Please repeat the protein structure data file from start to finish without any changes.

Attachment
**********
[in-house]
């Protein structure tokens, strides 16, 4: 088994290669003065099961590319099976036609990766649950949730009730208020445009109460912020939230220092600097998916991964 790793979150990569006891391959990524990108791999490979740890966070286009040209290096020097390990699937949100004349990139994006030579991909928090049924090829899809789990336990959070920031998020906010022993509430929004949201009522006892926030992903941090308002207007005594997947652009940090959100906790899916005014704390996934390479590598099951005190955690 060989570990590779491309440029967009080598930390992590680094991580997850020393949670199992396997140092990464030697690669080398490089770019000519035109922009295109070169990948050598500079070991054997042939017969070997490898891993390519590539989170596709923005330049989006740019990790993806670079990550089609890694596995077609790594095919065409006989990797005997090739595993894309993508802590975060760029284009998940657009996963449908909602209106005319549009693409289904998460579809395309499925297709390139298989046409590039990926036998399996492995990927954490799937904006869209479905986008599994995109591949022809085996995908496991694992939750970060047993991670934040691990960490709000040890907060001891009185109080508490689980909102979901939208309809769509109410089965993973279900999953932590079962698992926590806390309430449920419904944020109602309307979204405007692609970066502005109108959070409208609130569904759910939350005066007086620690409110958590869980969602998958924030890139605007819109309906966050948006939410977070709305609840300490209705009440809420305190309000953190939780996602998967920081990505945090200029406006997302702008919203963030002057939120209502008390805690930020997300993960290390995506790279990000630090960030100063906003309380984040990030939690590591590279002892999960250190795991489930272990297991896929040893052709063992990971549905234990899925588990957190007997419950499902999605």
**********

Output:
[in-house]
């Protein structure tokens, strides 16, 4: 088994290669003065099961590319099976036609990766649950949730009730208020445009109460912020939230220092600097998916991964 790793979150990569006891391959990524990108791999490979740890966070286009040209290096020097390990699937949100004349990139994006030579991909928090049924090829899809789990336990959070920031998020906010022993509430929004949201009522006892926030992903941090308002207007005594997947652009940090959100906790899916005014704390996934390479590598099951005190955690 060989570990590779491309440029967009080598930390992590680094991580997850020393949670199992396997140092990464030697690669080398490089770019000519035109922009295109070169990948050598500079070991054997042939017969070997490898891993390519590539989170596709923005330049989006740019990790993806670079990550089609890694596995077609790594095919065409006989990797005997090739595993894309993508802590975060760029284009998940657009996963449908909602209106005319549009693409289904998460579809395309499925297709390139298989046409590039990926036998399996492995990927954490799937904006869209479905986008599994995109591949022809085996995908496991694992939750970060047993991670934040691990960490709000040890907060001891009185109080508490689980909102979901939208309809769509109410089965993973279900999953932590079962698992926590806390309430449920419904944020109602309307979204405007692609970066502005109108959070409208609130569904759910939350005066007086620690409110958590869980969602998958924030890139605007819109309906966050948006939410977070709305609840300490209705009440809420305190309000953190939780996602998967920081990505945090200029406006997302702008919203963030002057939120209502008390805690930020997300993960290390995506790279990000630090960030100063906003309380984040990030939690590591590279002892999960250190795991489930272990297991896929040893052709063992990971549905234990899925588990957190007997419950499902999605």